But we are -- this process of embedding, which the Pentagon after some cajoling agreed to. And there were long negotiations as to what the rules are. But ultimately, what came out of it is the most extraordinary access you could imagine. That these 500 or so reporters, some of them from overseas, from all sorts of newspapers and television networks around the country have been living with units, sleeping with units, eaten MRE's with units, getting no special treatment at all, and we saw our friend and colleague Sanjay Gupta, Dr. Gupta, trained neurosurgeon, what his parents must have been thinking today, putting on a gas mask in a bunker in Kuwait, the northern part of Kuwait, he's been with the MASH unit there. They have developed relationships and trust, and we just are going to be very careful about what we say and what we don't say. And the company commander ultimately has the switch and can turn it off, if it's not appropriate to report, not appropriate to file, then that's the rule and we live by it.

But we are hopeful that this process will work, and in certainly in the early hours, and it has not nearly been tested or stressed yet. And that's the truth. There's this Marine unit out there, Marine units out there, and we don't really know where they are, and we don't really what we're doing -- what they're doing, but there are these Marines out there and there are embeds with them, and we look forward to seeing the reports that they're able to file. Miles O'Brien is -- I probably should have said at some point that our coverage is longer than our normal 10:00 to 11:00 Eastern time, we'll be with you until about 2:00 in the morning or so. Miles O'Brien is also with us.

Miles, I could pretend I knew what you were going to tell me, but I'd be liking.

MILES O'BRIEN, CNN CORRESPONDENT: That's OK. That's OK. We're going to give you the lay of the land, shall we?

BROWN: Thank you.

O'BRIEN: These remarkable pictures are going to be coupled with some remarkable capability that we have here. We're sort of putting some new technology to bear in all of this, and I want to show you just from a God's eye view, a satellite view exactly what it is looking like as this group of young men and women approach on Baghdad. Got a 300-mile run from Kuwait, that border, all the way to the city of Baghdad. Let's take a look. Let's move in close, show you the region.

First of all, obviously, Kuwait down in the south, Baghdad up to the north. Are you able to see it? There you go. Now we've got it. Let's move in a little closer on the country of Kuwait, at the southern tip there, and we'll just give you a sense of what we're talking about here. This area up here, this kind of darkened area above here, that is the drain swamp that Saddam Hussein, through a series of dams and so forth, had drained over the past five years or so, five, six, seven years. This group -- this armored group, the 7th Cav, has been appearing to stay to the west of it. As you move to the border of Kuwait, this area right here is Iraq, and you're kind of hovering over Kuwait right now, you'll see ahead what is the remnants of that swamp and that marshland, and off you go, off into this area, right up to the approach of the Euphrates river, which is right in here, there's the Euphrates river, some of the canals, some of those canals which have helped drained that wetlands, and on they go through this just expansive desert, which just impressed me watching it, for a couple -- three hours now, how little there is between Kuwait and Baghdad.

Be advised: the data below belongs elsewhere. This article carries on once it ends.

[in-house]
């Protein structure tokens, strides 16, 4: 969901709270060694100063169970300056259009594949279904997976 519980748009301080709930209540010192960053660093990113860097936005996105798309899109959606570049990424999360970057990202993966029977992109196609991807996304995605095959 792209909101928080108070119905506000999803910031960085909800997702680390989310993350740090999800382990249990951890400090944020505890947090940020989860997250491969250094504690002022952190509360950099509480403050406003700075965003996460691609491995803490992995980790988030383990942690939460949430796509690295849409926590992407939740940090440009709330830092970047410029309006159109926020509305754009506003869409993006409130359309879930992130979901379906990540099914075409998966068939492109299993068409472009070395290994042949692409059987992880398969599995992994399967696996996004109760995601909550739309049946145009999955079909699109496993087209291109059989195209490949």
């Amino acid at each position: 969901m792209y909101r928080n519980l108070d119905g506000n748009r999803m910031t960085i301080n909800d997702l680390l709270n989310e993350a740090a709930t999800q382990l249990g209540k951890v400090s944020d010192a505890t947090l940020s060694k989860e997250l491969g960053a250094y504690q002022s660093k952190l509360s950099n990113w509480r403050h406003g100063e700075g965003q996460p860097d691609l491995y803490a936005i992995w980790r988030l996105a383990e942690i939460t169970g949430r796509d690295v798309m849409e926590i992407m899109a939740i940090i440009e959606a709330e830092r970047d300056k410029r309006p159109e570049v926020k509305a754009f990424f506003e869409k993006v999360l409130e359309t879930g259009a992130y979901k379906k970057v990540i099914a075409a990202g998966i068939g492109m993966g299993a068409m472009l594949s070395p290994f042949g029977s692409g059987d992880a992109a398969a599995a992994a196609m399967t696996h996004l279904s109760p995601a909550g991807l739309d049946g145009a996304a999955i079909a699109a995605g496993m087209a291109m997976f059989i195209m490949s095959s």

As we move a little closer and along the edge of this area, you'll see a very distinct change in terrain from east to west. An on they will approach, eventually crossing the river, eventually they're going to have to cross the Euphrates river, in order to get into Baghdad.

We were talking earlier with General Wesley Clark about where the best place to do that is, because obviously you've got a lot of heavy equipment that you want to get over that river, which snakes across this portion of Baghdad. Ultimately, the goal is the center city, and that's where things get dicey is up until this moment, they have had their 30-mile-an-hour run unopposed, but when things get into this -- when you get into this four to five million person city, and start approaching places like this, that is one of the main palaces that Saddam Hussein frequents, things get a little dicier to say the least -- Aaron.

BROWN: Miles, thank you. Again, the technology that is available to us, and we've seen a lot of it through the course of this day, as we've been sitting up here, I've been impressed with the ability to show viewers in as much detail as we can imagine the lay of the land, in this case, the weapons, the systems that are in play, how they work all of that. Thank you again.